The Coulter character is played by a beautiful blonde, though huskier than the real Coulter, actress Charlotte Ross. She is probably best-known for playing “Detective Connie McDowell” on ABC’s NYPD Blue. (IMDb's page on Ross.) Yahoo posted this plot summary: “Someone in a crowd fires a gun, killing a student, during a question-and-answer session of a controversial speaker.” TV Guide.com offered a fuller rundown with the political edge: “A student is shot at a politically charged college assembly and the investigation leads to a Ph.D. student dealing in embryonic stem-cell research who feels threatened by the tactics of the assembly speaker (Charlotte Ross) -- a right-wing conservative.”
Most media storylines on the economy are predictable. Tax cuts "cost" the government money. The wealthy don't pay their fair share, and, socialized medicine is the only comprehensive way to address health care problems.
That last one's been in vogue lately as Democrats have raised health care as part of their "100 Hours" agenda. So our very own Julia Seymour took a look at the media's push for Big Brother to play doctor to 300 million Americans.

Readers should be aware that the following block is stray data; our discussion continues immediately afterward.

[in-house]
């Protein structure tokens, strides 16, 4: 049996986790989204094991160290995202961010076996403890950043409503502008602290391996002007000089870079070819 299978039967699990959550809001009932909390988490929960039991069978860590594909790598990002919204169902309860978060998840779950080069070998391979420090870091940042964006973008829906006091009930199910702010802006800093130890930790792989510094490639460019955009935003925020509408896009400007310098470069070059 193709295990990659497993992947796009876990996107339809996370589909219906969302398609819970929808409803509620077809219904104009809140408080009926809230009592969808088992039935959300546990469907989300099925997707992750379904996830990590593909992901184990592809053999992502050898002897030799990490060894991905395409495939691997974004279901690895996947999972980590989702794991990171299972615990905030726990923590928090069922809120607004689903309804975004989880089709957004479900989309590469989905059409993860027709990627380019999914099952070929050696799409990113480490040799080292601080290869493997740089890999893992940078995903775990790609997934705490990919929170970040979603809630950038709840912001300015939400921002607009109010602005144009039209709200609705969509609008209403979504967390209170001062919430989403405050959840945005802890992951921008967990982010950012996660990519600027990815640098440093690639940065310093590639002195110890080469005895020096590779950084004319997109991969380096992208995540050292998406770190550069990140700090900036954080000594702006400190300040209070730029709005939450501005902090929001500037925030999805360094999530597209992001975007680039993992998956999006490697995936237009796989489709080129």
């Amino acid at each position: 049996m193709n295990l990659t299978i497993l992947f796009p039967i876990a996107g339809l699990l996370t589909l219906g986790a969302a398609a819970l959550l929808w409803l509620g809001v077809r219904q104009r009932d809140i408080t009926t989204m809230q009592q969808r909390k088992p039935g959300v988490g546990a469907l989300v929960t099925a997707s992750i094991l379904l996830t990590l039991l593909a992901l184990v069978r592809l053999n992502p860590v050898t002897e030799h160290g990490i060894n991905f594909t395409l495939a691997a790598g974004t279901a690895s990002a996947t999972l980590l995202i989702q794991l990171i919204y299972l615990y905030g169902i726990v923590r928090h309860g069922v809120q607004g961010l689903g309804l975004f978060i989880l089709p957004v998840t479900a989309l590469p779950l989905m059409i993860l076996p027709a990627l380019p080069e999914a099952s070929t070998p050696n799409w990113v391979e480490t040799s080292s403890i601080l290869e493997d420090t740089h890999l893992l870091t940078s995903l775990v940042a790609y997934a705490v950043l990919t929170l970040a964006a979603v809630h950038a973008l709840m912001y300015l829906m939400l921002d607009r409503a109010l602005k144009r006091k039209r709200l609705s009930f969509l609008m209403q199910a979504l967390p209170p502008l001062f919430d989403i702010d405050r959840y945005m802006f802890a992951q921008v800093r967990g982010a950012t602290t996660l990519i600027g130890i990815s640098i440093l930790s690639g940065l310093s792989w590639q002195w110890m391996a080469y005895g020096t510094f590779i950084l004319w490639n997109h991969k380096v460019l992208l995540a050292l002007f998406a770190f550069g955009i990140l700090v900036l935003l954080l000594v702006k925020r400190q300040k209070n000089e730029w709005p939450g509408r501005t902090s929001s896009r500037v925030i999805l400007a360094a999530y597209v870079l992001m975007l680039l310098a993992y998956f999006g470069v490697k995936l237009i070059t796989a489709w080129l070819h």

But then there's the ones that are just patently laughable. Like where the media pick the interests of say fish, over people. Look to none other than our friends at The Washington Post for that one. You can find our writeup on that here.:
Like describing a spiral staircase without using your hands, "Today" pulled off the impressive feat this morning of getting through an entire segment about the UK terror plot uncovered yesterday without once mentioning that the suspects are Muslim. Oh, the word "Muslim" did pop up - but only or purposes of describing the intended victim of the plot and concerned area residents.
NBC's Keith Miller reported from London, mentioned that "the alleged target of the kidnaping [was] a British Muslim soldier on leave from Afghanistan."
NBC's Meredith Vieira played the role of disappointed Democrat on this morning's Today as she repeatedly asked Ralph Nader if he's worried he'll be remembered in history as Al Gore's "spoiler." On to promote his book The Seventeen Traditions, Nader deflected Vieira with his usual spiel about the need for more "progressive" voices in the process, even going as far to push for a Bill Moyers campaign. The following are all of Vieira's questions to the former Green Party candidate on the January 30th, Today.
Meredith Vieira: "Consumer rights activist, humanitarian, election spoiler. Ralph Nader has been called a lot of things during his remarkable career but now he's out with a new book called The Seventeen Traditions, about lessons that he learned during his childhood. He's also the subject of a new documentary called An Unreasonable Man, a profile which examines the charge that his presidential campaign cost Al Gore the election in 2000."